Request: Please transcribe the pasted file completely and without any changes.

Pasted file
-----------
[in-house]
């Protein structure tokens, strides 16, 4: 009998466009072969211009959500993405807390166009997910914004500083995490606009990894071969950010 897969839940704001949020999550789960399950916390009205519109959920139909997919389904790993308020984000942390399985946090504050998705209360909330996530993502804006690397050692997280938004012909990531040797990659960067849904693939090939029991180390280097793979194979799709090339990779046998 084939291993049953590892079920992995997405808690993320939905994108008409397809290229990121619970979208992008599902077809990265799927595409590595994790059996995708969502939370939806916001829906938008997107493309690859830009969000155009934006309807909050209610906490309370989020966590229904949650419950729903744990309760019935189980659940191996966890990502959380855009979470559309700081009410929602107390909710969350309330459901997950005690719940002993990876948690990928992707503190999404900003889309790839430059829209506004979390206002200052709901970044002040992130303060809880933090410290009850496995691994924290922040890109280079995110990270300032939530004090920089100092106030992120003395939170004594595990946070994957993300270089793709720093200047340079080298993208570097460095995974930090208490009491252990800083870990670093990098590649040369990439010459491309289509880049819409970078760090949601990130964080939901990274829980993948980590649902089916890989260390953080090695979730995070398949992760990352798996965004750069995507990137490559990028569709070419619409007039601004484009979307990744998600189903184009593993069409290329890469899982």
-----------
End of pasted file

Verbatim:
[in-house]
């Protein structure tokens, strides 16, 4: 009998466009072969211009959500993405807390166009997910914004500083995490606009990894071969950010 897969839940704001949020999550789960399950916390009205519109959920139909997919389904790993308020984000942390399985946090504050998705209360909330996530993502804006690397050692997280938004012909990531040797990659960067849904693939090939029991180390280097793979194979799709090339990779046998 084939291993049953590892079920992995997405808690993320939905994108008409397809290229990121619970979208992008599902077809990265799927595409590595994790059996995708969502939370939806916001829906938008997107493309690859830009969000155009934006309807909050209610906490309370989020966590229904949650419950729903744990309760019935189980659940191996966890990502959380855009979470559309700081009410929602107390909710969350309330459901997950005690719940002993990876948690990928992707503190999404900003889309790839430059829209506004979390206002200052709901970044002040992130303060809880933090410290009850496995691994924290922040890109280079995110990270300032939530004090920089100092106030992120003395939170004594595990946070994957993300270089793709720093200047340079080298993208570097460095995974930090208490009491252990800083870990670093990098590649040369990439010459491309289509880049819409970078760090949601990130964080939901990274829980993948980590649902089916890989260390953080090695979730995070398949992760990352798996965004750069995507990137490559990028569709070419619409007039601004484009979307990744998600189903184009593993069409290329890469899982």